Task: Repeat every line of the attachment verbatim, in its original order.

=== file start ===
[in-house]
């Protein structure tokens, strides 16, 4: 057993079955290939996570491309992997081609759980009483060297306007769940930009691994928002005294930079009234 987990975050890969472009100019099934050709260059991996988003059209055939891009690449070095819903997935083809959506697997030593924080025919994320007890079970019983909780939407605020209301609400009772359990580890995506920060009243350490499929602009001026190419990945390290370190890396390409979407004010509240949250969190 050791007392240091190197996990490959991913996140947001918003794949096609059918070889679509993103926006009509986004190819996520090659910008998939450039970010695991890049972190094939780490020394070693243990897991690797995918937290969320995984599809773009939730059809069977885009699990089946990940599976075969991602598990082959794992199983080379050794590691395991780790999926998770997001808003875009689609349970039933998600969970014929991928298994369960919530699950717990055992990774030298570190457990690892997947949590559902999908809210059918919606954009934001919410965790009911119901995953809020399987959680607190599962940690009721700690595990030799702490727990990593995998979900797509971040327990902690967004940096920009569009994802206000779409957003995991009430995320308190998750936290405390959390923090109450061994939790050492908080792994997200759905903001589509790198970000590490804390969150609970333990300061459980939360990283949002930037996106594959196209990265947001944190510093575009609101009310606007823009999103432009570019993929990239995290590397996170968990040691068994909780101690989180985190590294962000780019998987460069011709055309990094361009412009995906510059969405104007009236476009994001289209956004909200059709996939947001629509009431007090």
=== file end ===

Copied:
[in-house]
């Protein structure tokens, strides 16, 4: 057993079955290939996570491309992997081609759980009483060297306007769940930009691994928002005294930079009234 987990975050890969472009100019099934050709260059991996988003059209055939891009690449070095819903997935083809959506697997030593924080025919994320007890079970019983909780939407605020209301609400009772359990580890995506920060009243350490499929602009001026190419990945390290370190890396390409979407004010509240949250969190 050791007392240091190197996990490959991913996140947001918003794949096609059918070889679509993103926006009509986004190819996520090659910008998939450039970010695991890049972190094939780490020394070693243990897991690797995918937290969320995984599809773009939730059809069977885009699990089946990940599976075969991602598990082959794992199983080379050794590691395991780790999926998770997001808003875009689609349970039933998600969970014929991928298994369960919530699950717990055992990774030298570190457990690892997947949590559902999908809210059918919606954009934001919410965790009911119901995953809020399987959680607190599962940690009721700690595990030799702490727990990593995998979900797509971040327990902690967004940096920009569009994802206000779409957003995991009430995320308190998750936290405390959390923090109450061994939790050492908080792994997200759905903001589509790198970000590490804390969150609970333990300061459980939360990283949002930037996106594959196209990265947001944190510093575009609101009310606007823009999103432009570019993929990239995290590397996170968990040691068994909780101690989180985190590294962000780019998987460069011709055309990094361009412009995906510059969405104007009236476009994001289209956004909200059709996939947001629509009431007090």